Saturday, 24 December 2011

Hollywood Holidays — 1950

Crosby Christmas Follows Normal American Plan
By BOB THOMAS
HOLLYWOOD, Dec. 23—(AP)—What’s the Crosby Christmas like? Probably the same as yours and mine.
“We do the same things most people do,” says Bing. “The routine has become traditional and rarely varies from year to year.”
Sometimes Bing, Dixie and the boys celebrate Christmas at their home on the Monterrey Peninsula up north. But this year Bing is working in “Here Comes the Groom,” so it will be a southern California Christmas for the family.
Prefer Big Tree
Preparations for the holiday are made several days before by Dixie, who is in charge of decorations. The Crosbys like lots of decorations and a big tree.
“We got the biggest tree that will fit in the room,” Bing remarked. “I’d say it’s about 15 feet.”
Christmas eve means carols by Bing and the boys—Gary, 17, Phillip and Dennis, 10, and Lindsay, 12. This is a tradition with them and they always visit the homes of Bob Hope, (if they can catch at him at home) Songwriter Johnny Burke, Larry Crosby and other relatives and close friends.
At six o’clock on Christmas morning, the entire family attends Catholic services at the Church of the Good Shepherd in Beverly Hills. They return home for breakfast.
“We have a big farm breakfast with ham and eggs and all the trimmings,” said Bing. Then come the gifts. He wouldn’t divulge what he was giving the boys. But Lindsay may receive some additions to his collection of unusual toy soldiers. The older boys will probably get some new golf equipment. Like their father, they’re fiends for the game.
Calls In Afternoon
The afternoon is spent on family calls, Bing has three brothers and a sister in Hollywood and most of them have big families. They will probably converge on Bing’s home, since mother Crosby is spending the holidays with him. There will be a sad note to the gathering because of the absence of Bing’s father. He died this year,
“We have dinner late in the afternoon,” said Bing. “Turkey and everything, of course.”
The evening is spent quietly, either calling on or receiving friends. The day ends with an inevitable song session, with the famed Crosby baritone joining in.
That’s the Crosby Christmas. Hope you have a nice one, too.

Filmdom Celebrates Happy Yule Throughout Industry
By BOB THOMAS
HOLLYWOOD, Dec. 25—(AP) — It was a happy holiday for the majority of movie workers this year. Film production is keeping on a normal basis, despite the forces facing the industry.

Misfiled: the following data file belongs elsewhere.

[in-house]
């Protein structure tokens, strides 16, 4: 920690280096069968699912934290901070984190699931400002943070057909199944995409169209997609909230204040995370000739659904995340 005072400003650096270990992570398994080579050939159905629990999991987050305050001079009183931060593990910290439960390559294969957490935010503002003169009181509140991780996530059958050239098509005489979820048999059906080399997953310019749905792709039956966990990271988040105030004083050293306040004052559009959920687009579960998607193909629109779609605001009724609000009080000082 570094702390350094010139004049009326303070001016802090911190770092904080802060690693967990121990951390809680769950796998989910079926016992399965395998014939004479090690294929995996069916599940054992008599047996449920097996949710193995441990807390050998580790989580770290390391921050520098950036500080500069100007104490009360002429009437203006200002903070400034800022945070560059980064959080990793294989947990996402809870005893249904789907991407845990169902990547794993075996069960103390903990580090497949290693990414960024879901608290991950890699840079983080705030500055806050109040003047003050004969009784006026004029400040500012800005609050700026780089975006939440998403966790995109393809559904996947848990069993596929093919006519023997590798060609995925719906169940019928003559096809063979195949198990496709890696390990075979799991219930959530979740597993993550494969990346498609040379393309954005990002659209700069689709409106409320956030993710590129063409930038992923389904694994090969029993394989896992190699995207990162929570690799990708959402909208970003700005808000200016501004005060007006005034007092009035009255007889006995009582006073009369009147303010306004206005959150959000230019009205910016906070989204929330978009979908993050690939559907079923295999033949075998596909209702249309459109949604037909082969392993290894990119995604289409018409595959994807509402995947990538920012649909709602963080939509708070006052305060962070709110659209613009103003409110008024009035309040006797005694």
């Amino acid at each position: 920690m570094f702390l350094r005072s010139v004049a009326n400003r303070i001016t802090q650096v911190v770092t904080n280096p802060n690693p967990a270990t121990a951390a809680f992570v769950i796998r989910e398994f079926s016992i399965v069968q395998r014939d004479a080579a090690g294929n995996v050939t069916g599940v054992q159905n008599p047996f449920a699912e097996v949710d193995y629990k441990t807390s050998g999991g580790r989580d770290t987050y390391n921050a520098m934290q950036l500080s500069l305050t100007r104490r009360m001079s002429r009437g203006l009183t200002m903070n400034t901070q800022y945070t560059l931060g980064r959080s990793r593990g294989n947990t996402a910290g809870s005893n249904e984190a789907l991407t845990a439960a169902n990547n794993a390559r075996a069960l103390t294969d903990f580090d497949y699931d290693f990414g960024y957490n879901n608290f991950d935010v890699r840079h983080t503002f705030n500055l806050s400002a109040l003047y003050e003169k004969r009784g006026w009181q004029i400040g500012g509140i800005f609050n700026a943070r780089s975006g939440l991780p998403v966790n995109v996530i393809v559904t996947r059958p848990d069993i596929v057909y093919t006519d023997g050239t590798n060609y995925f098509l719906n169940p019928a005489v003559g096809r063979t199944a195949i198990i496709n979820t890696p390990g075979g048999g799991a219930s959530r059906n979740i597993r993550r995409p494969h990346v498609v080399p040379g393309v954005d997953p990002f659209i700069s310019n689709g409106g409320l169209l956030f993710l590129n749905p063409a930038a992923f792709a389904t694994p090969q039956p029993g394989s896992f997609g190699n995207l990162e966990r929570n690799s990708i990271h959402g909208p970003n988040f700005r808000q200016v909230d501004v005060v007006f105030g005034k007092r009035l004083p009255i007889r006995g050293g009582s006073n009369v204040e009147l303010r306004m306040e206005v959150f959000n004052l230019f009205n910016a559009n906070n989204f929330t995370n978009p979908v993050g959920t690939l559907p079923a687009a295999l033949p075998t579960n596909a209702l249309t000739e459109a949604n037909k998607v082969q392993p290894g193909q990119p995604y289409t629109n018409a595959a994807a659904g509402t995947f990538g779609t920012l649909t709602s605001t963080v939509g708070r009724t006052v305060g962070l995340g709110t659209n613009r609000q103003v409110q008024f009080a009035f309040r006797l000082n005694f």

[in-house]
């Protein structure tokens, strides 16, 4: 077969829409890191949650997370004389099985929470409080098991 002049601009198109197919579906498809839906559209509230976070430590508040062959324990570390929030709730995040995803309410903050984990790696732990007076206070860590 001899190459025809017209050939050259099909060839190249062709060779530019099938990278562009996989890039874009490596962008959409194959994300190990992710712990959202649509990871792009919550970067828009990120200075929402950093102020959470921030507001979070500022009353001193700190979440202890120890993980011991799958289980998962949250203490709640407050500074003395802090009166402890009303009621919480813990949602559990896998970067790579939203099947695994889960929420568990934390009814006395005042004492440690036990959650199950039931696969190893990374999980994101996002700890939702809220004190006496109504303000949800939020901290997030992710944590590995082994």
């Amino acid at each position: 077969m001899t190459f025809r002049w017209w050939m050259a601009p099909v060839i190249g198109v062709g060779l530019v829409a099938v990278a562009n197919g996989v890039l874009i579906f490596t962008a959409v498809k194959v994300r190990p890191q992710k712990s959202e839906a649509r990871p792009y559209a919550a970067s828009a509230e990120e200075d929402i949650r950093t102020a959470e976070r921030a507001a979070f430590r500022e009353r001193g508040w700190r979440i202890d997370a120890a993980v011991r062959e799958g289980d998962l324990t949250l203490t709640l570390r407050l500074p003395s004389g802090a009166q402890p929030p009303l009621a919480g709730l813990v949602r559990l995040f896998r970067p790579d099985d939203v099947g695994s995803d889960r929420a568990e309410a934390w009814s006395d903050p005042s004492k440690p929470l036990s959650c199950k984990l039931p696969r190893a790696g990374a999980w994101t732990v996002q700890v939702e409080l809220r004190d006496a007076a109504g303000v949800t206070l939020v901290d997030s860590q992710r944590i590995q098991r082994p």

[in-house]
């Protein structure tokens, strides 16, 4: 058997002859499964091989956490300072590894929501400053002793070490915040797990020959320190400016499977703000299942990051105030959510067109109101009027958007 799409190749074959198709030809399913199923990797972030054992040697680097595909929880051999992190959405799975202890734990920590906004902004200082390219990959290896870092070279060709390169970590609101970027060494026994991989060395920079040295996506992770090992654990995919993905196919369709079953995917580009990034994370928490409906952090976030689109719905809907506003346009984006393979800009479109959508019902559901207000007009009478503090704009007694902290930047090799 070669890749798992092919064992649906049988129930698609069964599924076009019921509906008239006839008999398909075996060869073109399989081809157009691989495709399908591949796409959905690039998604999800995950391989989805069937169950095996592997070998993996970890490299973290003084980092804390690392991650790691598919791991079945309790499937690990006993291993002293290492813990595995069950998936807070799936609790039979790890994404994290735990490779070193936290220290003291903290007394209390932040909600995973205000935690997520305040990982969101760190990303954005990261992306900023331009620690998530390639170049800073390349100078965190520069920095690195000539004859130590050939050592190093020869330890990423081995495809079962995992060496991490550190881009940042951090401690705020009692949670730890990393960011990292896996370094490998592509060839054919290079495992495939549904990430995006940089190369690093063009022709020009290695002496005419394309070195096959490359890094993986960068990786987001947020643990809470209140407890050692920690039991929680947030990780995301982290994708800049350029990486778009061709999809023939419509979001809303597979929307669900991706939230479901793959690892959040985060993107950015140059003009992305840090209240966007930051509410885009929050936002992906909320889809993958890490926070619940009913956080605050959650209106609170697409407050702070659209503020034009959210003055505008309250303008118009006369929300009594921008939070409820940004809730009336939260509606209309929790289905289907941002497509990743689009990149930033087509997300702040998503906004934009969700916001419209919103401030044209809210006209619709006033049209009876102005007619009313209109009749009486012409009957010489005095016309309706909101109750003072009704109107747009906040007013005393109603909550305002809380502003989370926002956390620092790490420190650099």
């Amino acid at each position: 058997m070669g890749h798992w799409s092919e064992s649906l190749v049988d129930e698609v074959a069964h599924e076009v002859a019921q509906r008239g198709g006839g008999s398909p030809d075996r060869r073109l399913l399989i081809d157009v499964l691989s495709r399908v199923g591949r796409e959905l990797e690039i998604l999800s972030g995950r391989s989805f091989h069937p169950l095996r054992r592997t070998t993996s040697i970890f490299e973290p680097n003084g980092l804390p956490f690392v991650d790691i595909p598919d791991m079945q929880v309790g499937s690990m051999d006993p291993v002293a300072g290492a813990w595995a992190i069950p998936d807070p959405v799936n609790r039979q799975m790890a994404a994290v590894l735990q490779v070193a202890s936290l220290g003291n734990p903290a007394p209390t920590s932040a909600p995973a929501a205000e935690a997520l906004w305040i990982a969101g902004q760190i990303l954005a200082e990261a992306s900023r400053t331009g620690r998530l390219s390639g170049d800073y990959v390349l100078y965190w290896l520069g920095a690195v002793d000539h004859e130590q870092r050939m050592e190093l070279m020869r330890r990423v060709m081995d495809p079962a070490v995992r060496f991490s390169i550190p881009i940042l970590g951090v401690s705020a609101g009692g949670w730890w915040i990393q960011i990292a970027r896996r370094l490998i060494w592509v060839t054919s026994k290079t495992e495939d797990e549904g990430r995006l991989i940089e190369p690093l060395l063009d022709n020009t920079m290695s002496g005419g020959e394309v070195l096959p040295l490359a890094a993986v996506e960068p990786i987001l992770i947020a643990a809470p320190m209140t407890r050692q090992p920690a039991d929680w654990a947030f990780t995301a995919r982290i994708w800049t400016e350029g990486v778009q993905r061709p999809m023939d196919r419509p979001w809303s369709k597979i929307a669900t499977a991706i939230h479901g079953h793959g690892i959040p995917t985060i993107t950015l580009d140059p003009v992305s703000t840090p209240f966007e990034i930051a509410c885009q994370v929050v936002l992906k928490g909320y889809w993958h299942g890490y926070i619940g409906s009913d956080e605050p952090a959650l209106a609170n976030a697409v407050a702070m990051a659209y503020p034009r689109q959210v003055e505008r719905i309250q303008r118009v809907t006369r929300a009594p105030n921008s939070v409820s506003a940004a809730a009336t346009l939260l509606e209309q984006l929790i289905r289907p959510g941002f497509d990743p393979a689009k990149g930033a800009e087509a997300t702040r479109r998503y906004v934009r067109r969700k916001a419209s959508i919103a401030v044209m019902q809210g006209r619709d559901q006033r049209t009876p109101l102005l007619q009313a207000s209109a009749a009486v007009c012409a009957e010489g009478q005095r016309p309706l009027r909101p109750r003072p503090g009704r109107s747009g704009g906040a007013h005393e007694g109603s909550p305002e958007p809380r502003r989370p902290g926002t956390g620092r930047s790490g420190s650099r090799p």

Twas not always so. Even in normal times, the studios used to slack down at Christmas time. The reason was that each day of production costs a great deal of money. Losing the Christmas and New Year holidays mean added expense to a picture’s budget, not to mention the loss of efficiency by pre-holiday celebrations.
But this year production was fairly high, and so are movie workers’ spirits. Next year—well, they’ll worry about that when it comes. . .
Judy Garland is carrying on the “Show Must Go On” tradition. She said she will act in “The Wizard of Oz” on Radio Theater tonight despite her marital break with Vincente Minnelli. . .
N.B.C. will pull a novel stunt on its telecast of the Tournament of Roses in Pasadena New Year’s Day. The picture and commentary by Don Wilson will be carried on the Los Angeles, San Diego and San Francisco TV stations. In addition a Pasadena station will carry commentary in Spanish. This is a service for the thousands of Spanish-speaking residents of this area.
Shirley Temple’s announcement of her film retirement seemed inevitable after the brush-off of news coverage on her marriage. Shirley was always the picture of co-operation with the press during her Hollywood career. Wanna bet the retirement doesn’t stick?. . .
June Allyson snagged the top spot in a movie popularity poll by a trade paper, nosing out Bing Crosby. Maybe that will change things at her studio, where she has long been treated like a stepchild taking roles that other actresses would refuse. I have been saying for five years that she is the most under-rated star in Hollywood. . .
My, Hollywood seems to be growing up. In two recent pictures, “The Magnificent Yankee” and “Halls of Montezuma,” characters actually use the word “hell.” And not in reference to the nether world either. Heavens to Betsy!
Since boyhood, I have heard the old saying “Nobody reads the paper on Christmas Day.” So I might as well give this up and join the festivities. And a merry one to you, too.









JACK BENNY CHRISTMAS SHOW, Dec. 17, 1950

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